Apartment Absorption Reaches All-Time High in Charlotte, N.C.
- Feb 24, 2011
Charlotte, N.C.—After having its employment peak at 816,249 persons employed in October 2007 and trough at 739,160 in December 2009, the Charlotte MSA is now creating jobs at an annual rate of 3.79 percent, according to Terrence Llewellyn of Llewellyn Development.
Two years ago, “there had been a scare, when Wells Fargo first purchased Wachovia, that some of the jobs, especially some of the higher-paying jobs, would be moved to the West Coast,” Llewellyn tells MHN, adding that Wachovia’s Charlotte employment numbers are actually greater than they were when Wells Fargo purchased it.
“The energy industry is really stepping up and filling the void of the financial industry … There’s a lot of nuclear and solar and wind energy research and manufacturing that’s now being done in the Charlotte region. It really is becoming an energy center in addition to being a financial center,” he adds. For example, Duke Energy’s recent multi-billion dollar acquisition of Progress Energy, which will form the country’s largest utility, will certainly bring more jobs to Charlotte, and Duke Energy’s CEO Jim Rogers is credited with helping to bring the Democratic National Convention to Charlotte in 2012.
Despite the job creation seen here, Llewellyn points out that “the absorption of apartments in the Charlotte area dramatically outstrips the job creation.”
Approximately 5,700 units were absorbed in the last 12 months, which, says Llewellyn, is “an all-time record,” 266 percent of the 10-year average. At the same time, there are fewer than 1,400 units under construction in the Charlotte metro area, compared to a delivery of 4,318 units 12 months ago and 5,602 units 24 months ago. (The 10-year average, Llewellyn adds, is 4,000 units per year.)
Vacancy in institutionally owned, professionally managed apartment communities decreased from 9.5 percent at the end of 2009 to 7.9 percent at the end of 2010. And this is predicted to reach 5.7 percent by the end of 2011. However, in a survey that includes all communities, including what Llewellyn calls “mom-and-pop communities,” vacancy stands at 11.1 percent and is forecast to dip below 10 percent before the end of this year.
Rental rate growth was just over 4 percent year-over-year, “and that’s broadly anticipated to accelerate because operators were afraid to pull in concessions until they went above what they perceived as the magic number,” says Llewellyn. “The increases in net effective rental rates are broadly anticipated to accelerate to some number higher than 4 percent in the short term, but that won’t be sustainable because it will be driven by the retraction of concessions; once the concessions are fully retracted, you’ll see a more normal rental rate growth outlook.”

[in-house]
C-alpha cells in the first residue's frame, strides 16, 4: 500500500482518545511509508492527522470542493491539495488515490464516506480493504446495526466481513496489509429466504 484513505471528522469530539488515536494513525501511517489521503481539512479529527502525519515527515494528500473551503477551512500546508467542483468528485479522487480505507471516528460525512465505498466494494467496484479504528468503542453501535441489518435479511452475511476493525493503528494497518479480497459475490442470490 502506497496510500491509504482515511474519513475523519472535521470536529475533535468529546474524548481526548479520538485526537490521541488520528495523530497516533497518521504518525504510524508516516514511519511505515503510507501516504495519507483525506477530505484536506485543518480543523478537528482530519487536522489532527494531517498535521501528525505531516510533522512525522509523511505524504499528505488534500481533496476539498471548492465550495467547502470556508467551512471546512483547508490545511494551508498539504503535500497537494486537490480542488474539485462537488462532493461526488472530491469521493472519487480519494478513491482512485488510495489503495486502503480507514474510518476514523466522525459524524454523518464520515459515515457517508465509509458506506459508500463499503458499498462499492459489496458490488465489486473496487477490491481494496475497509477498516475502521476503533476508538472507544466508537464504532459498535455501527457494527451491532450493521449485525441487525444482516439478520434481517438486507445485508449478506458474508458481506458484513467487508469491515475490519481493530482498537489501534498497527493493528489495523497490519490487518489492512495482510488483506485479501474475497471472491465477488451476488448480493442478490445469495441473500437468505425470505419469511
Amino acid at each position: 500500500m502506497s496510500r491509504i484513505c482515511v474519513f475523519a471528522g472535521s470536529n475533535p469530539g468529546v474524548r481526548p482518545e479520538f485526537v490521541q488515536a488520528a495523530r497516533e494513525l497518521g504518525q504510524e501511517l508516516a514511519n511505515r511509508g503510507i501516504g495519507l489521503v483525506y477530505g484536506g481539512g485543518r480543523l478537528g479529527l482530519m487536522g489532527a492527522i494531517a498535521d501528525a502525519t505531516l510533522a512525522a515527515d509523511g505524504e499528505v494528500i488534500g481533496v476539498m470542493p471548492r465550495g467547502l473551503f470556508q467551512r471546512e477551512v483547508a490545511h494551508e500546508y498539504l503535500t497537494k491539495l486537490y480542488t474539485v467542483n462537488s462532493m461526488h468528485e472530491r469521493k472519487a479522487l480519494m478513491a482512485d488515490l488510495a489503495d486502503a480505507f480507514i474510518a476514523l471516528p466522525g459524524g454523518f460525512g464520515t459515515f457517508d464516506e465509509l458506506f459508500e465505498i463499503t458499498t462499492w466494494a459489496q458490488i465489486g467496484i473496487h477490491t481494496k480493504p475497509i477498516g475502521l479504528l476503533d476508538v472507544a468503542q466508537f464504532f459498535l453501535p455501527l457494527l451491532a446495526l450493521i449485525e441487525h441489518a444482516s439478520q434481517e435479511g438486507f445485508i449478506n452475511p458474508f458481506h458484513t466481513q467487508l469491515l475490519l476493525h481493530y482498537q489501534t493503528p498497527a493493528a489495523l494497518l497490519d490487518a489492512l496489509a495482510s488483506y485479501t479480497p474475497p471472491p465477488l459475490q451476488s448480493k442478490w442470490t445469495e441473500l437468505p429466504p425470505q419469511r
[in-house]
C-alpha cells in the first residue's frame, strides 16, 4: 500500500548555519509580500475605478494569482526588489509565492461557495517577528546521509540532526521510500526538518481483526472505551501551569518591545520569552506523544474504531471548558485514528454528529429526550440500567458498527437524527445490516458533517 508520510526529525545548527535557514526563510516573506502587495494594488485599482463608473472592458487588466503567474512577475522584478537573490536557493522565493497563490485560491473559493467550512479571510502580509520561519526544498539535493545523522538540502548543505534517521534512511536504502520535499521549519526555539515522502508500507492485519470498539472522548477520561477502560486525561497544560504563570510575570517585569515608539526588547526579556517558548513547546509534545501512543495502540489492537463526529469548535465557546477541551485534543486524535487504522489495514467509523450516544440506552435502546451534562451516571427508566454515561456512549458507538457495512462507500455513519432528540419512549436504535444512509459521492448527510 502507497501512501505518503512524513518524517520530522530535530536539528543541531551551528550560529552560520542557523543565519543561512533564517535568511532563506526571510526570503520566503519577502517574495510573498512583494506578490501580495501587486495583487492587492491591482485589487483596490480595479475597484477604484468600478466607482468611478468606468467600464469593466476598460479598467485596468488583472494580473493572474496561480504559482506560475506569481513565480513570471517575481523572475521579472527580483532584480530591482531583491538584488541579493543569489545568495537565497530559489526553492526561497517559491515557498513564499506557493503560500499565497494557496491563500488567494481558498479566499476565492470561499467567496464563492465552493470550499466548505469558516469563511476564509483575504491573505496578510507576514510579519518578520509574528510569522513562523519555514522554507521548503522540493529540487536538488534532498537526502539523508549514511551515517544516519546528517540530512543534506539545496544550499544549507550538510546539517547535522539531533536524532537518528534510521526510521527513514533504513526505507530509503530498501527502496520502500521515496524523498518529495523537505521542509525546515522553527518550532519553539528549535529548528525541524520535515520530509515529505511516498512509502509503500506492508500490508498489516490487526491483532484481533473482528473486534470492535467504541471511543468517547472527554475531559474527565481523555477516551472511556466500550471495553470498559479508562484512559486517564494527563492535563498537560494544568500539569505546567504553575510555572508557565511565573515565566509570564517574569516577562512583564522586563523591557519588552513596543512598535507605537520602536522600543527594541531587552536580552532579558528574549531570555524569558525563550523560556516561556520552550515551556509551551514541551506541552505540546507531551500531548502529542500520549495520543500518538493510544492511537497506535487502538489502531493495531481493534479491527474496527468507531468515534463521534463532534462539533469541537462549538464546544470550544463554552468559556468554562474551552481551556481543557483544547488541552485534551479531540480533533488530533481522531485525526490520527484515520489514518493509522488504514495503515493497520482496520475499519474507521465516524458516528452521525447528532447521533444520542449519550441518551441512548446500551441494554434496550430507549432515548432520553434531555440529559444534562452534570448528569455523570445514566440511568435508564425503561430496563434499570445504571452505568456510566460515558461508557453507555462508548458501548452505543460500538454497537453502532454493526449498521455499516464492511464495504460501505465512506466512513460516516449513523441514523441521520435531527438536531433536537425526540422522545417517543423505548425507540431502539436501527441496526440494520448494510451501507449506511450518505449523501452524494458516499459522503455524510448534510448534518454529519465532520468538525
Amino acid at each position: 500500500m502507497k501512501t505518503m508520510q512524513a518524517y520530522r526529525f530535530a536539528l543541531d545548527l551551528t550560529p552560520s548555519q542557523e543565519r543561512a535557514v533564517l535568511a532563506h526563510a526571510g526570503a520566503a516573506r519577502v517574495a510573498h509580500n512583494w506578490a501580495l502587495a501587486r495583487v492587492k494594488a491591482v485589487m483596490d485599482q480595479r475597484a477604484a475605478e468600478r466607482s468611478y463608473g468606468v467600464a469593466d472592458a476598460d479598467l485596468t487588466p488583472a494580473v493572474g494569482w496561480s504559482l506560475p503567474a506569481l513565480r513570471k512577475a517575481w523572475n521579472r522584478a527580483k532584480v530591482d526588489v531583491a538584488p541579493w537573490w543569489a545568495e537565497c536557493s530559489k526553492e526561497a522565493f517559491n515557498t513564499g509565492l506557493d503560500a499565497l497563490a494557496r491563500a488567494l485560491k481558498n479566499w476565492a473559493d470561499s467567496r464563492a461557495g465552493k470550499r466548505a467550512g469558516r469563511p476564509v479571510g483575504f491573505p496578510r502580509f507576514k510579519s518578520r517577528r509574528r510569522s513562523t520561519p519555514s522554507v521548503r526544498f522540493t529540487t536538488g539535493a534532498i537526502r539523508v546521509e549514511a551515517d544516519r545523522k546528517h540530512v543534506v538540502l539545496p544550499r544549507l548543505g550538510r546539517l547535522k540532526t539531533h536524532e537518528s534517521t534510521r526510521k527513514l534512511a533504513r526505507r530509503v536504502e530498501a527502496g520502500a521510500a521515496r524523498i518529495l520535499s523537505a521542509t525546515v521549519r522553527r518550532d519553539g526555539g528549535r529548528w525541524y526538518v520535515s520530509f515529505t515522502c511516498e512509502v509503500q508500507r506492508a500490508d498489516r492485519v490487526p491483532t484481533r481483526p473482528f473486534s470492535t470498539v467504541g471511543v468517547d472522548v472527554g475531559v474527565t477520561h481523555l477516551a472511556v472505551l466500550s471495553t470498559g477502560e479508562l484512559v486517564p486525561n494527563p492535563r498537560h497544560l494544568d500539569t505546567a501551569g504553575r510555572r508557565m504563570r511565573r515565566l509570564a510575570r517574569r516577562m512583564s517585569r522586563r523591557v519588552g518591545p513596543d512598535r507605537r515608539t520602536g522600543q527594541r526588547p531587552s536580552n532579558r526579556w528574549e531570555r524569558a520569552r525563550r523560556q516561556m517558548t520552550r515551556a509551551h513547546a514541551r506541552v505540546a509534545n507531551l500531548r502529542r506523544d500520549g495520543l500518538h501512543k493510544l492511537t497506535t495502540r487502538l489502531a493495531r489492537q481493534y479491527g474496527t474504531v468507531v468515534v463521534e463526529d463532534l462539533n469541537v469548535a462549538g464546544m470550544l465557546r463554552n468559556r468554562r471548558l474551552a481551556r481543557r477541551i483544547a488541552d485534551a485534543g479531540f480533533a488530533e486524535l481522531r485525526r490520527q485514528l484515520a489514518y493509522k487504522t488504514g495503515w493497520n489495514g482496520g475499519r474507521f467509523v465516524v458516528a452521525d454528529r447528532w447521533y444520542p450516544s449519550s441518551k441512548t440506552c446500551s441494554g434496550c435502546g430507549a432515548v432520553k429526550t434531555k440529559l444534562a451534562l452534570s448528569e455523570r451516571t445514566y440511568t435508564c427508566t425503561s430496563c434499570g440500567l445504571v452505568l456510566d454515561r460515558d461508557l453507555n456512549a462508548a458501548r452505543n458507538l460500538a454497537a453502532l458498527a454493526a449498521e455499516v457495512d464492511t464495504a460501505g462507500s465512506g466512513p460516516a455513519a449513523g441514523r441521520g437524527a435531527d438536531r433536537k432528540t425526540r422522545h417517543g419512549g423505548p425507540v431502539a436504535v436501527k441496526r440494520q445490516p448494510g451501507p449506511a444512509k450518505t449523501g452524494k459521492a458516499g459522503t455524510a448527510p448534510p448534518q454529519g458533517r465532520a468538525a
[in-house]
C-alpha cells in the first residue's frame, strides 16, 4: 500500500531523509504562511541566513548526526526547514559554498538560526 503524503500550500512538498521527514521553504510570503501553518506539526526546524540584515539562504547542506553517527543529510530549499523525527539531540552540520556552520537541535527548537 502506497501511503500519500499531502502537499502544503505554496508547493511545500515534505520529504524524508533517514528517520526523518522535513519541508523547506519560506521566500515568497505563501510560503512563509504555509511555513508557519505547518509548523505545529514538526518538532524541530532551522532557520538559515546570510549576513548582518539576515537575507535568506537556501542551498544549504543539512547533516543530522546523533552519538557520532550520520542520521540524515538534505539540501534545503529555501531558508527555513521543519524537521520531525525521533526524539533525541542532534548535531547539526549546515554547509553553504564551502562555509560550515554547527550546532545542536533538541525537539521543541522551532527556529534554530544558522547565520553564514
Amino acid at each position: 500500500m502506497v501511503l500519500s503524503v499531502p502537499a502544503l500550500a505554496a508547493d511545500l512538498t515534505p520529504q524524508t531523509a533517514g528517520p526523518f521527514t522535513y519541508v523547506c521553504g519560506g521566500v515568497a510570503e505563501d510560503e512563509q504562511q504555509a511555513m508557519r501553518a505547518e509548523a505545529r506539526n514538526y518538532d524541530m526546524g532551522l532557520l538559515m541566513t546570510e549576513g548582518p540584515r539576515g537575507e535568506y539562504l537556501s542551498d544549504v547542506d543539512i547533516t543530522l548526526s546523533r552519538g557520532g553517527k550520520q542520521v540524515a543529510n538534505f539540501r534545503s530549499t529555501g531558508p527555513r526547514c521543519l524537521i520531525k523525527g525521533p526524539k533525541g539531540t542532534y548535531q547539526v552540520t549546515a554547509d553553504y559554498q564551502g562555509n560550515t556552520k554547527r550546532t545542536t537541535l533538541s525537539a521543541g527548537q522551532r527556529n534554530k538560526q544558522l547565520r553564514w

Overall, submarket favorites tend to include those that focus on urban living, including the CBD and first-tier suburbs. Llewellyn points to South Park, Ballantyne and Lake Norman as some of the best-performing submarkets and areas that would be best bets for investment.
Speaking of the investment market, the last two Class A transactions traded at sub-5 percent cap rates, Llewellyn reports. “The stuff that’s truly stabilized is selling for 5 flat cap; the B stuff is in the upper-6s—6.5 to 7 percent—and the C stuff is all over the map because there’s not much standardization with respect to the underwriting … but if you had to nail it down, it would probably be in the 8s to 9 [percent range].”
Overall Charlotte’s future is bright due to its diversification of its employment base, though a hyper-dependence on financial services still poses some risk. (“If there were a big problem with financial services, Charlotte would suffer disproportionately,” Llewellyn points out.)
The metro continues, however, to attract a number of Fortune 500 corporate relocations, including Lowe’s Home Improvement’s national headquarters move to Mooresville, N.C., which, Llewellyn notes, created 25,000 jobs.
“The pro-business attitude that the government has, the high quality of life and the low cost of living continue to attract corporate relocations,” he says. “It’s avoiding some of the growing pains that slightly larger cities have had … with some of the traffic problems, and it’s a city that’s investing in mass transit and thinking about the future.”